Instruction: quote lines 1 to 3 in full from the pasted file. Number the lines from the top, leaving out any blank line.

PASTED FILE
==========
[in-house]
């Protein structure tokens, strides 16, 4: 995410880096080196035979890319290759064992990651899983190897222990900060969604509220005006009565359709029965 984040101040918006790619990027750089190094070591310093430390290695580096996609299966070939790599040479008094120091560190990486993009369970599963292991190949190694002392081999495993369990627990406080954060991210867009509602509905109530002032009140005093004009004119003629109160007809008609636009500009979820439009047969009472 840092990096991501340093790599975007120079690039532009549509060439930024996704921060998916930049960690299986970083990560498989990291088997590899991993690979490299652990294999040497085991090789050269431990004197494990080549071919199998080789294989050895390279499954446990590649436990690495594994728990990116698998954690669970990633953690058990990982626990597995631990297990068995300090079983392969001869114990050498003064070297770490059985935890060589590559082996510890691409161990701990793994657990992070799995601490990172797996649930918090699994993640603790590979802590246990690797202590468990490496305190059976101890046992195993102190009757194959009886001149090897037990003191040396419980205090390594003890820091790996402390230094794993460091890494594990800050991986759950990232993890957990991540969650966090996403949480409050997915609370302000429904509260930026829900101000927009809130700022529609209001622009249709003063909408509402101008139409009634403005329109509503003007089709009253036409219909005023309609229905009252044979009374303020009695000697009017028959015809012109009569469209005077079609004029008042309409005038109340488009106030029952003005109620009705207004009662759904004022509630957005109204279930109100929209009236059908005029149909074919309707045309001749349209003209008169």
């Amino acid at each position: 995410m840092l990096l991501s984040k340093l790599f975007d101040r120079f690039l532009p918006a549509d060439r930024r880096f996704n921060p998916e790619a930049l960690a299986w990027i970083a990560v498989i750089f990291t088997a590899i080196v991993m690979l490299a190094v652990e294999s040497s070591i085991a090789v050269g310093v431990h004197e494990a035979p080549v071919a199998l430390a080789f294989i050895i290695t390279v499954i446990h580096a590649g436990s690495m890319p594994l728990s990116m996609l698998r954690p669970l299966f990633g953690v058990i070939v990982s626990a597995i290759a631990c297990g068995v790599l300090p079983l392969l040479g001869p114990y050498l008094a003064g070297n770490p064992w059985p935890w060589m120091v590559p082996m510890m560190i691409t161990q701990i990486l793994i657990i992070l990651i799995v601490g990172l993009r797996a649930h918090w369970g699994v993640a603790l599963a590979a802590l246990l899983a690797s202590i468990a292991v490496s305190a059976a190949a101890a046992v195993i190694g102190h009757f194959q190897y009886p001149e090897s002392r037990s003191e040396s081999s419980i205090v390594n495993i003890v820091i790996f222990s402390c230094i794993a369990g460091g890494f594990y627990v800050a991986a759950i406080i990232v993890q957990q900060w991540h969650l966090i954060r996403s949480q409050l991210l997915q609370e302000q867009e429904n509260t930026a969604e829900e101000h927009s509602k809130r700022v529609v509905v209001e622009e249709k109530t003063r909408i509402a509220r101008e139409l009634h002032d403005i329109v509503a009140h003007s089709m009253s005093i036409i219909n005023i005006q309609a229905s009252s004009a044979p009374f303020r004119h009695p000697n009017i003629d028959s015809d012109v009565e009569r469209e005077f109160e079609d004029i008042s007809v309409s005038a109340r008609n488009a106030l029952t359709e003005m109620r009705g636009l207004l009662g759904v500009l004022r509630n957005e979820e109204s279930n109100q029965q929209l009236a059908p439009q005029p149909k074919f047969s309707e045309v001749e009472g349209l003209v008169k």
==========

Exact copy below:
[in-house]
């Protein structure tokens, strides 16, 4: 995410880096080196035979890319290759064992990651899983190897222990900060969604509220005006009565359709029965 984040101040918006790619990027750089190094070591310093430390290695580096996609299966070939790599040479008094120091560190990486993009369970599963292991190949190694002392081999495993369990627990406080954060991210867009509602509905109530002032009140005093004009004119003629109160007809008609636009500009979820439009047969009472 840092990096991501340093790599975007120079690039532009549509060439930024996704921060998916930049960690299986970083990560498989990291088997590899991993690979490299652990294999040497085991090789050269431990004197494990080549071919199998080789294989050895390279499954446990590649436990690495594994728990990116698998954690669970990633953690058990990982626990597995631990297990068995300090079983392969001869114990050498003064070297770490059985935890060589590559082996510890691409161990701990793994657990992070799995601490990172797996649930918090699994993640603790590979802590246990690797202590468990490496305190059976101890046992195993102190009757194959009886001149090897037990003191040396419980205090390594003890820091790996402390230094794993460091890494594990800050991986759950990232993890957990991540969650966090996403949480409050997915609370302000429904509260930026829900101000927009809130700022529609209001622009249709003063909408509402101008139409009634403005329109509503003007089709009253036409219909005023309609229905009252044979009374303020009695000697009017028959015809012109009569469209005077079609004029008042309409005038109340488009106030029952003005109620009705207004009662759904004022509630957005109204279930109100929209009236059908005029149909074919309707045309001749349209003209008169």
């Amino acid at each position: 995410m840092l990096l991501s984040k340093l790599f975007d101040r120079f690039l532009p918006a549509d060439r930024r880096f996704n921060p998916e790619a930049l960690a299986w990027i970083a990560v498989i750089f990291t088997a590899i080196v991993m690979l490299a190094v652990e294999s040497s070591i085991a090789v050269g310093v431990h004197e494990a035979p080549v071919a199998l430390a080789f294989i050895i290695t390279v499954i446990h580096a590649g436990s690495m890319p594994l728990s990116m996609l698998r954690p669970l299966f990633g953690v058990i070939v990982s626990a597995i290759a631990c297990g068995v790599l300090p079983l392969l040479g001869p114990y050498l008094a003064g070297n770490p064992w059985p935890w060589m120091v590559p082996m510890m560190i691409t161990q701990i990486l793994i657990i992070l990651i799995v601490g990172l993009r797996a649930h918090w369970g699994v993640a603790l599963a590979a802590l246990l899983a690797s202590i468990a292991v490496s305190a059976a190949a101890a046992v195993i190694g102190h009757f194959q190897y009886p001149e090897s002392r037990s003191e040396s081999s419980i205090v390594n495993i003890v820091i790996f222990s402390c230094i794993a369990g460091g890494f594990y627990v800050a991986a759950i406080i990232v993890q957990q900060w991540h969650l966090i954060r996403s949480q409050l991210l997915q609370e302000q867009e429904n509260t930026a969604e829900e101000h927009s509602k809130r700022v529609v509905v209001e622009e249709k109530t003063r909408i509402a509220r101008e139409l009634h002032d403005i329109v509503a009140h003007s089709m009253s005093i036409i219909n005023i005006q309609a229905s009252s004009a044979p009374f303020r004119h009695p000697n009017i003629d028959s015809d012109v009565e009569r469209e005077f109160e079609d004029i008042s007809v309409s005038a109340r008609n488009a106030l029952t359709e003005m109620r009705g636009l207004l009662g759904v500009l004022r509630n957005e979820e109204s279930n109100q029965q929209l009236a059908p439009q005029p149909k074919f047969s309707e045309v001749e009472g349209l003209v008169k």